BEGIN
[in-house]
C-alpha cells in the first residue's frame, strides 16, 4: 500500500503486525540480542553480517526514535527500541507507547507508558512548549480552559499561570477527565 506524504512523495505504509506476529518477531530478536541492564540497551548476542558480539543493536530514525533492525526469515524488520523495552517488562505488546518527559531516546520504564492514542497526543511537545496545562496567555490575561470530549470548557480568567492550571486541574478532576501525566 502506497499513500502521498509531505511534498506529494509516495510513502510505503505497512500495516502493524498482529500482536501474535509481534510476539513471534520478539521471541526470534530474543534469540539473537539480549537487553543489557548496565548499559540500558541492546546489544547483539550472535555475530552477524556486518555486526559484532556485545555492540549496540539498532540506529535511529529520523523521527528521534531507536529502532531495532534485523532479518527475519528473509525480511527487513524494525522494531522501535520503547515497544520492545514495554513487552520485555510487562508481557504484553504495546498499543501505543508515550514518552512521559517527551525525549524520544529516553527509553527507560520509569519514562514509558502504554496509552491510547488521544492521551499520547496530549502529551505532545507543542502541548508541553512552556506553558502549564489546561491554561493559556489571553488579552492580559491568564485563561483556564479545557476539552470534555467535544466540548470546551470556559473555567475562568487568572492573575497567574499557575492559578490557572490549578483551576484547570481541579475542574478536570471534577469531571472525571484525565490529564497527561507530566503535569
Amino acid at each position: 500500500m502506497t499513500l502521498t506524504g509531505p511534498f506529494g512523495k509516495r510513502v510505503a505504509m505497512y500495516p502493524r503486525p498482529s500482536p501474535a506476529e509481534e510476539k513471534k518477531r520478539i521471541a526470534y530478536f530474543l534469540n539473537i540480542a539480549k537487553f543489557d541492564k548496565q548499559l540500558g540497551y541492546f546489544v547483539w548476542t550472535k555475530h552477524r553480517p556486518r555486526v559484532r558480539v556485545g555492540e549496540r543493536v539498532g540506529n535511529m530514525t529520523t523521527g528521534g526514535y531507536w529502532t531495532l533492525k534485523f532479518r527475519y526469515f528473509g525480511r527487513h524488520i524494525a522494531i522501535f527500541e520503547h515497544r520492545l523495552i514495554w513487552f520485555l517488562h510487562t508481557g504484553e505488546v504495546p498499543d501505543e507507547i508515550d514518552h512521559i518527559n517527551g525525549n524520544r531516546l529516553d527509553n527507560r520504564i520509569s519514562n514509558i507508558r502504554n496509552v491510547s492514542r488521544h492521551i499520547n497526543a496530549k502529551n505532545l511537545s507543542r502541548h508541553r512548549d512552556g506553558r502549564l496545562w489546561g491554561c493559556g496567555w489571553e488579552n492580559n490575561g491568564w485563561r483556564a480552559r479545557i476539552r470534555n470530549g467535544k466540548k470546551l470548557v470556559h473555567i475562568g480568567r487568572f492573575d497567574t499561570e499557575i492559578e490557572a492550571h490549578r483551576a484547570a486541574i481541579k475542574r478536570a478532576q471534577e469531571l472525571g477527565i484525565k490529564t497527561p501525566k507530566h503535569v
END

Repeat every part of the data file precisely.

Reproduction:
[in-house]
C-alpha cells in the first residue's frame, strides 16, 4: 500500500503486525540480542553480517526514535527500541507507547507508558512548549480552559499561570477527565 506524504512523495505504509506476529518477531530478536541492564540497551548476542558480539543493536530514525533492525526469515524488520523495552517488562505488546518527559531516546520504564492514542497526543511537545496545562496567555490575561470530549470548557480568567492550571486541574478532576501525566 502506497499513500502521498509531505511534498506529494509516495510513502510505503505497512500495516502493524498482529500482536501474535509481534510476539513471534520478539521471541526470534530474543534469540539473537539480549537487553543489557548496565548499559540500558541492546546489544547483539550472535555475530552477524556486518555486526559484532556485545555492540549496540539498532540506529535511529529520523523521527528521534531507536529502532531495532534485523532479518527475519528473509525480511527487513524494525522494531522501535520503547515497544520492545514495554513487552520485555510487562508481557504484553504495546498499543501505543508515550514518552512521559517527551525525549524520544529516553527509553527507560520509569519514562514509558502504554496509552491510547488521544492521551499520547496530549502529551505532545507543542502541548508541553512552556506553558502549564489546561491554561493559556489571553488579552492580559491568564485563561483556564479545557476539552470534555467535544466540548470546551470556559473555567475562568487568572492573575497567574499557575492559578490557572490549578483551576484547570481541579475542574478536570471534577469531571472525571484525565490529564497527561507530566503535569
Amino acid at each position: 500500500m502506497t499513500l502521498t506524504g509531505p511534498f506529494g512523495k509516495r510513502v510505503a505504509m505497512y500495516p502493524r503486525p498482529s500482536p501474535a506476529e509481534e510476539k513471534k518477531r520478539i521471541a526470534y530478536f530474543l534469540n539473537i540480542a539480549k537487553f543489557d541492564k548496565q548499559l540500558g540497551y541492546f546489544v547483539w548476542t550472535k555475530h552477524r553480517p556486518r555486526v559484532r558480539v556485545g555492540e549496540r543493536v539498532g540506529n535511529m530514525t529520523t523521527g528521534g526514535y531507536w529502532t531495532l533492525k534485523f532479518r527475519y526469515f528473509g525480511r527487513h524488520i524494525a522494531i522501535f527500541e520503547h515497544r520492545l523495552i514495554w513487552f520485555l517488562h510487562t508481557g504484553e505488546v504495546p498499543d501505543e507507547i508515550d514518552h512521559i518527559n517527551g525525549n524520544r531516546l529516553d527509553n527507560r520504564i520509569s519514562n514509558i507508558r502504554n496509552v491510547s492514542r488521544h492521551i499520547n497526543a496530549k502529551n505532545l511537545s507543542r502541548h508541553r512548549d512552556g506553558r502549564l496545562w489546561g491554561c493559556g496567555w489571553e488579552n492580559n490575561g491568564w485563561r483556564a480552559r479545557i476539552r470534555n470530549g467535544k466540548k470546551l470548557v470556559h473555567i475562568g480568567r487568572f492573575d497567574t499561570e499557575i492559578e490557572a492550571h490549578r483551576a484547570a486541574i481541579k475542574r478536570a478532576q471534577e469531571l472525571g477527565i484525565k490529564t497527561p501525566k507530566h503535569v